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Pascal Morand, president of the Fédération de la Haute Couture et de la Mode

With the continuing prosperity of e-commerce in China, new retail became a fiercely discussed topic during the fashion week’s sideline talks and panels. Managers of brands and shopping malls are concerned how big data collected from the e-commerce platforms may empower fashion brands and help boost brick-and-mortar store sales.

“Big data is driven by consumption, making it quite forward-looking,” said Zi Qing, new retail director of Tmall Fashion and Luxury. “Online statistics show more quickly the trend variation offline, so that the brands can cope with it more promptly.”

In February, China e-commerce giant Alibaba’s Tmall sponsored “China Day” during New York Fashion Week, introducing Chinese designers to the US market. Brands presented included sportswear label Li-Ning, established by China’s Olympic gold medal-winning gymnast Li Ning, and street label Clot, set up by fashion icon Eddison Chen. Runway shows were streamed live to Tmall users, with many items instantly available.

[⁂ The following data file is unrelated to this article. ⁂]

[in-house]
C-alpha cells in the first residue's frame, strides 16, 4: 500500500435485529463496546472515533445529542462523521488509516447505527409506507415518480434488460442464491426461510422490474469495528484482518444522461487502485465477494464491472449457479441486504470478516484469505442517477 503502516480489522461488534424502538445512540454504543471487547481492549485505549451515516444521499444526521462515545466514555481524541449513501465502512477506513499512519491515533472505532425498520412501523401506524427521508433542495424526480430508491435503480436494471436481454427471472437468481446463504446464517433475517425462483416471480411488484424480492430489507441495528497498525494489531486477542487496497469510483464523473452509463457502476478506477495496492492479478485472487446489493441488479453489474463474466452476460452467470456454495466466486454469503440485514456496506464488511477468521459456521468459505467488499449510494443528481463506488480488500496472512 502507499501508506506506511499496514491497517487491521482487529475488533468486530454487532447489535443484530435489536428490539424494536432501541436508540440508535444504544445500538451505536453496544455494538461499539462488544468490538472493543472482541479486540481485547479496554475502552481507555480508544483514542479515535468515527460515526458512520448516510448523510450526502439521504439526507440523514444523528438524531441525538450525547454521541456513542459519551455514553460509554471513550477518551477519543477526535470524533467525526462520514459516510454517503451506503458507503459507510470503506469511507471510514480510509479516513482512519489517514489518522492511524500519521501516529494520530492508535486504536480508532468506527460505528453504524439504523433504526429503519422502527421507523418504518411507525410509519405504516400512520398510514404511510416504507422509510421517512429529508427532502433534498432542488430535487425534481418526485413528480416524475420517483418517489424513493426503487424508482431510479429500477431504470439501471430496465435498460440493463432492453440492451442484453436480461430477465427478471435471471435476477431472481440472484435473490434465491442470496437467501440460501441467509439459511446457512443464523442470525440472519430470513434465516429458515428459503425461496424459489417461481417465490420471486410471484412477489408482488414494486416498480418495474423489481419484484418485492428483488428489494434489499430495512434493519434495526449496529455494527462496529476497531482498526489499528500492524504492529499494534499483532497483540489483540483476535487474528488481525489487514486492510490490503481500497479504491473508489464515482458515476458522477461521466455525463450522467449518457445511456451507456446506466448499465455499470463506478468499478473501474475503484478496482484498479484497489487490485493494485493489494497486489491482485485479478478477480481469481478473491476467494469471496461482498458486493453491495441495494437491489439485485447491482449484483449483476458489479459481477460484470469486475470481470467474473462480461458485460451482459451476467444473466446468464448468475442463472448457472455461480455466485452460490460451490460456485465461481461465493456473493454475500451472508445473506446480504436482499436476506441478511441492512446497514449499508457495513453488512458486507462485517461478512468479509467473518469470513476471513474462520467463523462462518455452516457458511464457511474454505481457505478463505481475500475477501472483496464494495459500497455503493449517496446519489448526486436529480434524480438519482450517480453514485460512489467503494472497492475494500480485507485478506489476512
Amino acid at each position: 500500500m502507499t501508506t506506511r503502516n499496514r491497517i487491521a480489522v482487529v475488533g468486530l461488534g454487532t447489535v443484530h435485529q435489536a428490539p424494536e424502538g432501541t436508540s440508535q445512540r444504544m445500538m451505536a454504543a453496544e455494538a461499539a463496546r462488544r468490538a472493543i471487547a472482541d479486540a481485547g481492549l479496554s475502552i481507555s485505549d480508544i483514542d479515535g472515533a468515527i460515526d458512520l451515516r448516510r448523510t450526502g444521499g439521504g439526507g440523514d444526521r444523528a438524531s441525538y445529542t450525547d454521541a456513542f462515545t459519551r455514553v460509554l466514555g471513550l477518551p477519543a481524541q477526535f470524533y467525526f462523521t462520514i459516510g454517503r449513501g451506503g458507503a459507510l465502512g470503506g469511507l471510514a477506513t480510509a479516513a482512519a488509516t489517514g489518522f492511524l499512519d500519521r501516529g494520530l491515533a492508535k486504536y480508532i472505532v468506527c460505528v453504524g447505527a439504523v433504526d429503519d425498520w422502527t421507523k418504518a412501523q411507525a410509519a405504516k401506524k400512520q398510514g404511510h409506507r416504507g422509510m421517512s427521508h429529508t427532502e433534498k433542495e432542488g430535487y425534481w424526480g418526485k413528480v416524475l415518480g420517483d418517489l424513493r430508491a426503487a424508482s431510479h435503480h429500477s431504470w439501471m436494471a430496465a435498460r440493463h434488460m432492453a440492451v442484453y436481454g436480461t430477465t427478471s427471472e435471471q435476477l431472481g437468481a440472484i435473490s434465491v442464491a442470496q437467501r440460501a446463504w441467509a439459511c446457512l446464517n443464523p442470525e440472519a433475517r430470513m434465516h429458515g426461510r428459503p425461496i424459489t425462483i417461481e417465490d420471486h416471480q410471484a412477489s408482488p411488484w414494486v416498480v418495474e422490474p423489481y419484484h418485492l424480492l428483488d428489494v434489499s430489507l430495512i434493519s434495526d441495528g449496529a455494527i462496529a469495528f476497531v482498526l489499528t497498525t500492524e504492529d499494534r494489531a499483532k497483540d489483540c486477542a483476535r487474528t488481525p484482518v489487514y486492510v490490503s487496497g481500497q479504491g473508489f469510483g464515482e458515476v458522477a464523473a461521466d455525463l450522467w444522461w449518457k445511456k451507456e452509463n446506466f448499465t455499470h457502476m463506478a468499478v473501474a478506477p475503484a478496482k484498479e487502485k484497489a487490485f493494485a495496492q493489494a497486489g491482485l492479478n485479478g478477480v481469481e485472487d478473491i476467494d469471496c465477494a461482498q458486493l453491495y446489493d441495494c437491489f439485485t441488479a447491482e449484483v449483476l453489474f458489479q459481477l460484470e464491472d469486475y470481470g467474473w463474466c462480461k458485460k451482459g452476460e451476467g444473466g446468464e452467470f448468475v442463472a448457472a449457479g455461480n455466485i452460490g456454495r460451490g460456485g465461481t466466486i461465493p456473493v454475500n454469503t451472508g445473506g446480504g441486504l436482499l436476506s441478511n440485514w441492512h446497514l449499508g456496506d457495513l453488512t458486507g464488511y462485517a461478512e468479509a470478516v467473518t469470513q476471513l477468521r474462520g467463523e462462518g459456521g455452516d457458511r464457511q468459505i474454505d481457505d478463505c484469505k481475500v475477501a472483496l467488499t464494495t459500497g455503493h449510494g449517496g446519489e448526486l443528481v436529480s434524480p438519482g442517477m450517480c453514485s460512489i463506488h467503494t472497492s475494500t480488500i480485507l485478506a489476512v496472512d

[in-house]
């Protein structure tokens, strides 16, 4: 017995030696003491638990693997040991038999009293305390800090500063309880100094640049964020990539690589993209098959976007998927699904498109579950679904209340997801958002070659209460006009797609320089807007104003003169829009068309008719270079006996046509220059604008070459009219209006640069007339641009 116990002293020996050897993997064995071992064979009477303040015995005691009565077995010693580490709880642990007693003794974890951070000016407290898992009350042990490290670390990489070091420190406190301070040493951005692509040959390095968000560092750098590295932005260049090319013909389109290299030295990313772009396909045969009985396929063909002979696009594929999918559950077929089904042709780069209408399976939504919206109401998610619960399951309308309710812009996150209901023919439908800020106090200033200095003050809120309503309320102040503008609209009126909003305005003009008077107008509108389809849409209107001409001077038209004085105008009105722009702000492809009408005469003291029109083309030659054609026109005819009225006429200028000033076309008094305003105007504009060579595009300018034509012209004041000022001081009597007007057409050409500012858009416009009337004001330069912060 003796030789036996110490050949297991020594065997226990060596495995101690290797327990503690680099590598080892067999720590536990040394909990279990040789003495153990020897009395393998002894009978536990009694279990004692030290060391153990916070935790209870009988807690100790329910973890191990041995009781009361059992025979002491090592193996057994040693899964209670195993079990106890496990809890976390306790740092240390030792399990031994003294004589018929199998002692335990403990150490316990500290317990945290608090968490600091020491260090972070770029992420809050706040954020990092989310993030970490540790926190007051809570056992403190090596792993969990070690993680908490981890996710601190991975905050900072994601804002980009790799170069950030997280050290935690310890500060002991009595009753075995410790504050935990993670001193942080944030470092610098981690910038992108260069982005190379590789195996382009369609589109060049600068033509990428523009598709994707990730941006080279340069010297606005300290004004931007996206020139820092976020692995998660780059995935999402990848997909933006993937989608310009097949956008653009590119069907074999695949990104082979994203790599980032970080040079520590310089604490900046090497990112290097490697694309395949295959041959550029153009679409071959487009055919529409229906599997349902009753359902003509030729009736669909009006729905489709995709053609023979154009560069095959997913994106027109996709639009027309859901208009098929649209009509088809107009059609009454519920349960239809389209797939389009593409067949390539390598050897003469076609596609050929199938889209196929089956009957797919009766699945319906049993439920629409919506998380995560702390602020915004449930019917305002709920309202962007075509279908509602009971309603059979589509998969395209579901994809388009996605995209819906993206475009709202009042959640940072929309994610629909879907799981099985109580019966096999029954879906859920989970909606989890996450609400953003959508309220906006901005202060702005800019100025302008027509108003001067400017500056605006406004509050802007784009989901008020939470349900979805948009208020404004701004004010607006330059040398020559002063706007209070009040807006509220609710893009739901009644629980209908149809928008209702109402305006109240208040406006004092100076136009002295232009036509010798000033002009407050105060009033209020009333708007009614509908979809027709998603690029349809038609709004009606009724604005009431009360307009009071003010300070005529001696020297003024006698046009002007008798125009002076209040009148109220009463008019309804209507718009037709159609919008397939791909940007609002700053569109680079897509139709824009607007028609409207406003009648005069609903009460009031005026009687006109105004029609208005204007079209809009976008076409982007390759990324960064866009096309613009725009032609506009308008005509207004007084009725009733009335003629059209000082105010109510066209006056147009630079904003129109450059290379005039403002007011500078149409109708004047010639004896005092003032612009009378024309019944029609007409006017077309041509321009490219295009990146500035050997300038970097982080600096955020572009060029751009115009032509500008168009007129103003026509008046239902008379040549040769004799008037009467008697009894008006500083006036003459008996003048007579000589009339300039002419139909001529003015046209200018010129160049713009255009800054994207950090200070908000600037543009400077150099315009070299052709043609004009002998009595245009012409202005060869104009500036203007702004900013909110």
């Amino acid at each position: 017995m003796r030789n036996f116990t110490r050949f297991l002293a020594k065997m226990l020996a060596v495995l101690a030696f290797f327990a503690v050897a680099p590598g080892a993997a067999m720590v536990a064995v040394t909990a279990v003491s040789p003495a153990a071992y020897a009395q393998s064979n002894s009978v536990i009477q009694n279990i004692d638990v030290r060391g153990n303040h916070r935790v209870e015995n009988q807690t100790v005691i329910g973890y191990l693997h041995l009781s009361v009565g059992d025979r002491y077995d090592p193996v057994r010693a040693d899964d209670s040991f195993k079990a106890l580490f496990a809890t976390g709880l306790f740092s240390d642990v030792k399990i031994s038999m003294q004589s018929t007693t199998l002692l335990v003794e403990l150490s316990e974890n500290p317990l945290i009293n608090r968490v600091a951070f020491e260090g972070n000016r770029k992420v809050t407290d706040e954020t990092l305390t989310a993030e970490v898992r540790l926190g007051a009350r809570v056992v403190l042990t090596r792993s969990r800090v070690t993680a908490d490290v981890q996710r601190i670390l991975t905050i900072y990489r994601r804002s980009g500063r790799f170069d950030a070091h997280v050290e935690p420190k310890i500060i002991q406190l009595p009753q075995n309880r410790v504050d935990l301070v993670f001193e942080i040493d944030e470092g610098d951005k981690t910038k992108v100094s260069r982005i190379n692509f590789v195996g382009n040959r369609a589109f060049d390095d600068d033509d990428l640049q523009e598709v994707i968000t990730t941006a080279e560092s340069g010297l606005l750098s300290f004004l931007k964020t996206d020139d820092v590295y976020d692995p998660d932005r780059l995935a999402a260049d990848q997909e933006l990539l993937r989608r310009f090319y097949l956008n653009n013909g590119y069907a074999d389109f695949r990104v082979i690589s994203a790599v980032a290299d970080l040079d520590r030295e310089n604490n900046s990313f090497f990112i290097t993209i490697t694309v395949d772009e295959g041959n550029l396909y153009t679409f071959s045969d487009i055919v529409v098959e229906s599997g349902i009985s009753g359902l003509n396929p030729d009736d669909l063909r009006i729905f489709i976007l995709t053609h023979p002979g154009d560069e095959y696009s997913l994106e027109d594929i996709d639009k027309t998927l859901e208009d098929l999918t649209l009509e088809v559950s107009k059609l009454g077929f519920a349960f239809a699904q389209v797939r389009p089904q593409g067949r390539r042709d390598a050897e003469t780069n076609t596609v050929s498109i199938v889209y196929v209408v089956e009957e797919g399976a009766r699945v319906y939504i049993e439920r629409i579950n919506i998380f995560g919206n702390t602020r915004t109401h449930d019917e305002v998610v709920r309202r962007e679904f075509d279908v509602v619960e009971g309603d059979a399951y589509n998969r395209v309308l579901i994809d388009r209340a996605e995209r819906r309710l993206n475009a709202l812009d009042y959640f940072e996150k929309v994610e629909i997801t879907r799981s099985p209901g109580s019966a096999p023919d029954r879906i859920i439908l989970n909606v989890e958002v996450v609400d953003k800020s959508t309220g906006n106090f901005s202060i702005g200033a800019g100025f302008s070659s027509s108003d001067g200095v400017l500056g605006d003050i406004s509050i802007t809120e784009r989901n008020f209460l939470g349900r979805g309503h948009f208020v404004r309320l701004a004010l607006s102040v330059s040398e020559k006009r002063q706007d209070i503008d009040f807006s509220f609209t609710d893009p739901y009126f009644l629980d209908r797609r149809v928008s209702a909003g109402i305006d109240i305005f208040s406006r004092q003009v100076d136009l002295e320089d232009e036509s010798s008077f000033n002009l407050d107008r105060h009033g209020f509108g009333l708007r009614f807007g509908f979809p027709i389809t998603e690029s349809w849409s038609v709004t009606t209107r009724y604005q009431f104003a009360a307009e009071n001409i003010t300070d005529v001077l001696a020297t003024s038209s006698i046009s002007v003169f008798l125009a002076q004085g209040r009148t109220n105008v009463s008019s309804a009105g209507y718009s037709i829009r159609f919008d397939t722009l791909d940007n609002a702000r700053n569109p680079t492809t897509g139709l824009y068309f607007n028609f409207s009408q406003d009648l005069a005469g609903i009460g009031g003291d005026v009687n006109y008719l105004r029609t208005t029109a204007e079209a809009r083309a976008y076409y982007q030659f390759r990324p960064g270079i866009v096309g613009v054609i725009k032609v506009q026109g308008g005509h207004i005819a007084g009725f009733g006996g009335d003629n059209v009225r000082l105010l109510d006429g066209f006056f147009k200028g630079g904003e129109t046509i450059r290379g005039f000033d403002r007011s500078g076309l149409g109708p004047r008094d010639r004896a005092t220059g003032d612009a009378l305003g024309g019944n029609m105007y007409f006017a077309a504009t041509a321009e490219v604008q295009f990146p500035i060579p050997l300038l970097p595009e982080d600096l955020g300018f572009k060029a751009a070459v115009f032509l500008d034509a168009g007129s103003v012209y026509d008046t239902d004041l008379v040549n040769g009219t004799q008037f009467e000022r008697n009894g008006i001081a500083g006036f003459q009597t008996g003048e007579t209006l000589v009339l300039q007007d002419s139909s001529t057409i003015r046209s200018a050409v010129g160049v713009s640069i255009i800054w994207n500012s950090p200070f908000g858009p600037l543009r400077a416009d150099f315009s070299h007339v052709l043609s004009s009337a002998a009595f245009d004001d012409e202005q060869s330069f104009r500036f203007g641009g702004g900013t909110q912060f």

Sales boomed thanks to Tmall’s “see now, buy now” strategy. Five kinds of Li-Ning sneakers sold out just one minute after they were shown. More than 2,300 of one Clot T-shirt were pre-sold online before it officially went on sale.

“Before Li-Ning hit the runway in New York, we provided their design team lots of statistics of sportswear and analysis of the catalogue and trends. The brand then made the designs accordingly,” Zi said during a panel discussion. She added that traditional local brands embrace big data analysis very much because it improves the efficiency of offline inventory turnover.

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Fashion critics and insiders discuss the impact of the Chinese millennials in the fashion industry at the forum, “Les Rencontres Franco-chinoises de la Mode,” at Shanghai Bailian International Fashion Center, during Shanghai Fashion Week.